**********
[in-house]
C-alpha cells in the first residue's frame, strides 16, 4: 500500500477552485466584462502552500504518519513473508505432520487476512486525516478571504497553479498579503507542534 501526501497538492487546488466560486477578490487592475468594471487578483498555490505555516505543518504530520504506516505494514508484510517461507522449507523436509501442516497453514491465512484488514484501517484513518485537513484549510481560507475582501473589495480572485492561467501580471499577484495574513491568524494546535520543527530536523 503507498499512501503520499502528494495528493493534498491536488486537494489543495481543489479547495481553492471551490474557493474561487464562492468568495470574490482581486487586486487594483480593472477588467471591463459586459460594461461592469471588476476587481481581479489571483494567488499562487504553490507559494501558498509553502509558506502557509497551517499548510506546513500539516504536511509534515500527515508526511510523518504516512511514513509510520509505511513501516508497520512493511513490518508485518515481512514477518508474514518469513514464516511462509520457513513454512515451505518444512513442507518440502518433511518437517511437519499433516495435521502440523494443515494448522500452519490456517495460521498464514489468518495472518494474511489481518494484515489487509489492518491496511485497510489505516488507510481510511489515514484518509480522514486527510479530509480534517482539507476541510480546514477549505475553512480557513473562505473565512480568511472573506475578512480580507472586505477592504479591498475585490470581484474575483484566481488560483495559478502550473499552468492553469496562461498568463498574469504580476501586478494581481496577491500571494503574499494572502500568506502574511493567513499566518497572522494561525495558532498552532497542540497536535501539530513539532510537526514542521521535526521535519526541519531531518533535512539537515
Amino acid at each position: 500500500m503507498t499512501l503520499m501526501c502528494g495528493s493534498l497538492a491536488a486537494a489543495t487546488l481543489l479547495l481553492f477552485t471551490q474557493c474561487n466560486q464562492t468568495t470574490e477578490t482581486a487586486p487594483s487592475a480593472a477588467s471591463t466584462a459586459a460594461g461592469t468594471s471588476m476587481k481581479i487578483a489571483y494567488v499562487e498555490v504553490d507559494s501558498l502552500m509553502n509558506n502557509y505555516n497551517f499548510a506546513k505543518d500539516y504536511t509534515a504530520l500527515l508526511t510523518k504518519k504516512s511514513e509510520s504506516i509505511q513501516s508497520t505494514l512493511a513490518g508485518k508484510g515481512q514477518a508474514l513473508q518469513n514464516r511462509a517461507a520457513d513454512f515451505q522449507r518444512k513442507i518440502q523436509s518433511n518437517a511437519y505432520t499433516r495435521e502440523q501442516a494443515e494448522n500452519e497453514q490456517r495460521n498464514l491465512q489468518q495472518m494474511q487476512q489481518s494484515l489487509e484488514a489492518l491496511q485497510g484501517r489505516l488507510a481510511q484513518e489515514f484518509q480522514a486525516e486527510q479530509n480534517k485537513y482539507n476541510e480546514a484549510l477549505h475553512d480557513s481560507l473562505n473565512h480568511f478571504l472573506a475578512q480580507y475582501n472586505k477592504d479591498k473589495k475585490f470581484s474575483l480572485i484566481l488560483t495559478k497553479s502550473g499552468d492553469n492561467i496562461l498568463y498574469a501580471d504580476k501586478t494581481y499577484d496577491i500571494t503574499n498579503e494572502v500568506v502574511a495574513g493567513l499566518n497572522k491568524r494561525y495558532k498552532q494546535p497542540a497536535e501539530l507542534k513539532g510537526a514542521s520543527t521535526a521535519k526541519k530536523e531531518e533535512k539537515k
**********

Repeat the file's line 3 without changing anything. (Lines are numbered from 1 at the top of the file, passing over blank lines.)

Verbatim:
Amino acid at each position: 500500500m503507498t499512501l503520499m501526501c502528494g495528493s493534498l497538492a491536488a486537494a489543495t487546488l481543489l479547495l481553492f477552485t471551490q474557493c474561487n466560486q464562492t468568495t470574490e477578490t482581486a487586486p487594483s487592475a480593472a477588467s471591463t466584462a459586459a460594461g461592469t468594471s471588476m476587481k481581479i487578483a489571483y494567488v499562487e498555490v504553490d507559494s501558498l502552500m509553502n509558506n502557509y505555516n497551517f499548510a506546513k505543518d500539516y504536511t509534515a504530520l500527515l508526511t510523518k504518519k504516512s511514513e509510520s504506516i509505511q513501516s508497520t505494514l512493511a513490518g508485518k508484510g515481512q514477518a508474514l513473508q518469513n514464516r511462509a517461507a520457513d513454512f515451505q522449507r518444512k513442507i518440502q523436509s518433511n518437517a511437519y505432520t499433516r495435521e502440523q501442516a494443515e494448522n500452519e497453514q490456517r495460521n498464514l491465512q489468518q495472518m494474511q487476512q489481518s494484515l489487509e484488514a489492518l491496511q485497510g484501517r489505516l488507510a481510511q484513518e489515514f484518509q480522514a486525516e486527510q479530509n480534517k485537513y482539507n476541510e480546514a484549510l477549505h475553512d480557513s481560507l473562505n473565512h480568511f478571504l472573506a475578512q480580507y475582501n472586505k477592504d479591498k473589495k475585490f470581484s474575483l480572485i484566481l488560483t495559478k497553479s502550473g499552468d492553469n492561467i496562461l498568463y498574469a501580471d504580476k501586478t494581481y499577484d496577491i500571494t503574499n498579503e494572502v500568506v502574511a495574513g493567513l499566518n497572522k491568524r494561525y495558532k498552532q494546535p497542540a497536535e501539530l507542534k513539532g510537526a514542521s520543527t521535526a521535519k526541519k530536523e531531518e533535512k539537515k